To be eligible for mortgage modification assistance through the Home Affordable Modification Program, or HAMP, homeowners must provide documents to prove financial hardship and have the financial ability to make modified monthly mortgage payments, reports the U.S. Department of the Treasury. To test their ability to keep up with payments, homeowners must complete a trial payment period without missing any payments, points out the U.S. Department of Housing and Urban Development.
Qualifying situations to prove financial hardship for HAMP include an uncontrollable increase in debt, income reduction, divorce, or sickness or death of a household member, explains SFGate. Necessary documents to prove financial hardship through divorce, for instance, may include income verification, employment records and divorce decree. To qualify, homeowners must have had the original loan for at least a year. Eligible mortgages must be in imminent default or already in default, but default mortgages must have no more than 12 late payments. The modified mortgage can be no more than 31 percent of the homeowner's gross income as of 2015.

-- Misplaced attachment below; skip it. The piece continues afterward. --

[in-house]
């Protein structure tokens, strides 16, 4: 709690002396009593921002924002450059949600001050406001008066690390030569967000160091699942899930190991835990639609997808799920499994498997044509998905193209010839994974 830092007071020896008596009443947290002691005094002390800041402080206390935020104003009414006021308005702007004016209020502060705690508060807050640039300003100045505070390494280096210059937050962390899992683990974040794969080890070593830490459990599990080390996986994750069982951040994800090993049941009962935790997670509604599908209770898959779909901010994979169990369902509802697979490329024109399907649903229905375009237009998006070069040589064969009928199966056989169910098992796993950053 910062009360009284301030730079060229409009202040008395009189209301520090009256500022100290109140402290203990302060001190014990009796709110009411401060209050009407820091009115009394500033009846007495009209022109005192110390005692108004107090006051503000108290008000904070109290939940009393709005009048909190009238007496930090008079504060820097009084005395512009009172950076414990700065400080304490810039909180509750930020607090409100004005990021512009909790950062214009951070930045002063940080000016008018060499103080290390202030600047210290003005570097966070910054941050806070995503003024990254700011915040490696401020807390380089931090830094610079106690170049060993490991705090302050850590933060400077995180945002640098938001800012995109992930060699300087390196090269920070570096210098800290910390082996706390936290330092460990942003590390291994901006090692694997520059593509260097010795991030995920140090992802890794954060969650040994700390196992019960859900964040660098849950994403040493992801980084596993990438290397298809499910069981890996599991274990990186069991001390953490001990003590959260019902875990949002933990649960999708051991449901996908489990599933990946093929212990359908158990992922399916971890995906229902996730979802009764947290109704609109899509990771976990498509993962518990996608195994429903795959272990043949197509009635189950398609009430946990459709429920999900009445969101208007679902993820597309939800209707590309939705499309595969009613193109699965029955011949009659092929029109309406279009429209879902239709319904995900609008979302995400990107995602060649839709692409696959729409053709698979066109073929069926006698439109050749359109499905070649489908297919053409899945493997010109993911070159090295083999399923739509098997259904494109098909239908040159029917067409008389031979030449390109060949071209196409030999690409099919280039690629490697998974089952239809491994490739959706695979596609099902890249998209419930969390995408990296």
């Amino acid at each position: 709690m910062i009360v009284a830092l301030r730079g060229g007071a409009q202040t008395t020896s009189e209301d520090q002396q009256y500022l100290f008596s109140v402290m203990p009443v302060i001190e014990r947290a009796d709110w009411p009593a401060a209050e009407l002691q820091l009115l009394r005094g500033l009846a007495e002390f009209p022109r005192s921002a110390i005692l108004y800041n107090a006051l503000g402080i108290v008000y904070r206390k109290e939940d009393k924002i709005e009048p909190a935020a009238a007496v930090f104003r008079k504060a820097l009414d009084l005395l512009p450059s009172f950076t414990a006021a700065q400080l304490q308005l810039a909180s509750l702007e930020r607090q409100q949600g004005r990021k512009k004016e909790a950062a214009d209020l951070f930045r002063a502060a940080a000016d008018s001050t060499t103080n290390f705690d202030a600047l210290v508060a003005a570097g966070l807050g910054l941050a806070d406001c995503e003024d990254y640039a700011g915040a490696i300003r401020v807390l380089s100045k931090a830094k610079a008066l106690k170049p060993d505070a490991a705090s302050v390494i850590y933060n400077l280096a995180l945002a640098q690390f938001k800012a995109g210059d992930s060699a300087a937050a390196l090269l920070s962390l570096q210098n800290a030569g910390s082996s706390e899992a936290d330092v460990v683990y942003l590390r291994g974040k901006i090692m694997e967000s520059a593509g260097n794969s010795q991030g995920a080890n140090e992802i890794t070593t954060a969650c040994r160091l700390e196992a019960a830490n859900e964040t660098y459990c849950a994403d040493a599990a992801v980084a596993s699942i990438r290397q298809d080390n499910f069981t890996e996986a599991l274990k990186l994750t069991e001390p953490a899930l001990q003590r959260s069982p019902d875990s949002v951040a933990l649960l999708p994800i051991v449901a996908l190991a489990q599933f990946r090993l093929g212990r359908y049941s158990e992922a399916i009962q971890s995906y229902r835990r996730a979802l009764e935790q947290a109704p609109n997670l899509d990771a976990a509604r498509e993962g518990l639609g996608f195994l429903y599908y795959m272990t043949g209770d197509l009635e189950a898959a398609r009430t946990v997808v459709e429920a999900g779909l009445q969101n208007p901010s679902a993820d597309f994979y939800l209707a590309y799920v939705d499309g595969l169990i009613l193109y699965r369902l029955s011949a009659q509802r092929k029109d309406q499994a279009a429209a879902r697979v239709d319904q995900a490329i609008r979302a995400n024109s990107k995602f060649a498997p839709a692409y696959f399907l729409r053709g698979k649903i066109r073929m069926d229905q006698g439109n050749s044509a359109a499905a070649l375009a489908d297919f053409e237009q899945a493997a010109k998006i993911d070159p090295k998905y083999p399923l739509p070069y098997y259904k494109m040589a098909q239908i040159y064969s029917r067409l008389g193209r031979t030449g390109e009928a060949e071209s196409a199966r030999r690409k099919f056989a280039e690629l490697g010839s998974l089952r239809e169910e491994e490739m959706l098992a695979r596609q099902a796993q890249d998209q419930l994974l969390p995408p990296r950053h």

Property owners can receive help through HAMP with rental properties as well as primary residences, according to Making Homes Affordable. Homeowners with second mortgages who qualify for HAMP may also benefit from the Second Lien Modification Program. Many mortgage companies participate in HAMP, but homeowners whose lenders do not participate should ask about other options for mortgage modification.